Tag Archives: Poverty

Greatness Starts with Small Beginnings

“Our sincere words and our honest attitudes will impact the life of a child forever.”


Throughout my journeys, this principle has become a reality. And in my encounter with the youngest children of various communities, I have been able to testify that wit, intelligence and creativity are a natural part of the human being, regardless of their ethnic group or origin.

Dany dusted off an old camera and started to dream of the magic world of photography!

Dany dusted off an old camera and started to dream of the magic world of photography!

Sometimes having a conversation with a child can often be more difficult than with an adult. That eagerness to learn more through countless questions – some are difficult to answer, by the way – is what allows children to expand their world, to grow, to develop an extraordinary intellect.

Of course, as we know, not all the children have these opportunities, many of them are limited and they come across major hurdles that hinder them to thrive in their learning and eventually become adults with great skills.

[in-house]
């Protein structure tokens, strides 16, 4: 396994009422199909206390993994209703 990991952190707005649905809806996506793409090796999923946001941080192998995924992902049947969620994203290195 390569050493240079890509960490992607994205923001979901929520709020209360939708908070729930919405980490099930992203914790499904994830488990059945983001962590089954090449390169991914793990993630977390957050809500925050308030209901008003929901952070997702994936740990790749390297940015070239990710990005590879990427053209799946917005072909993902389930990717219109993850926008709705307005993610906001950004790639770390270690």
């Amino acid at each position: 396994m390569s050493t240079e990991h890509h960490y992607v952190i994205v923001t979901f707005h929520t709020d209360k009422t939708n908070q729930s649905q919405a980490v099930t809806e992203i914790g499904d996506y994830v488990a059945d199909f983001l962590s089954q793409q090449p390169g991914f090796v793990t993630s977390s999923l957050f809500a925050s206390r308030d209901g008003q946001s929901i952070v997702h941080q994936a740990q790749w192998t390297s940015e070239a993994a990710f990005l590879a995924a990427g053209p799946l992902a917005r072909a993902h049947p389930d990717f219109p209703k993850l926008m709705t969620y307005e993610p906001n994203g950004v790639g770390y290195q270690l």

The environment of poverty and extreme poverty in which many children live around the world, is the biggest obstacle they face. An environment that represents not only the lack of financial resources and all that it entails, but especially the lack of a healthy and motivating atmosphere, an atmosphere that may push them to grow and explore a wider world, full of opportunities, the opportunities that their parents certainly, did not have.

However, and although this reality is the mark of countless communities, it is so rewarding to come

This little girl´s curiosity will surely help her to make her dreams come true

This little girl´s curiosity will surely help her to make her dreams come true

across little kids whose wit, intelligence and creativity still has much potential, which fortunately, has not yet been cut short. Yes! A lot of potential, for those who have the chance to interact with them and their families, we are instruments of transformation and we contribute, so that one day they will reach their full potential and make evident their greatness that already exists in them.

How? Very easy! Our sincere words and our honest attitudes will impact the life of a child forever. Wess Stafford, former CEO of Compassion International, states it this way: “The spirit of a little child is a lot like wet cement. When a child is young it takes little effort to make an impression that can last a lifetime.”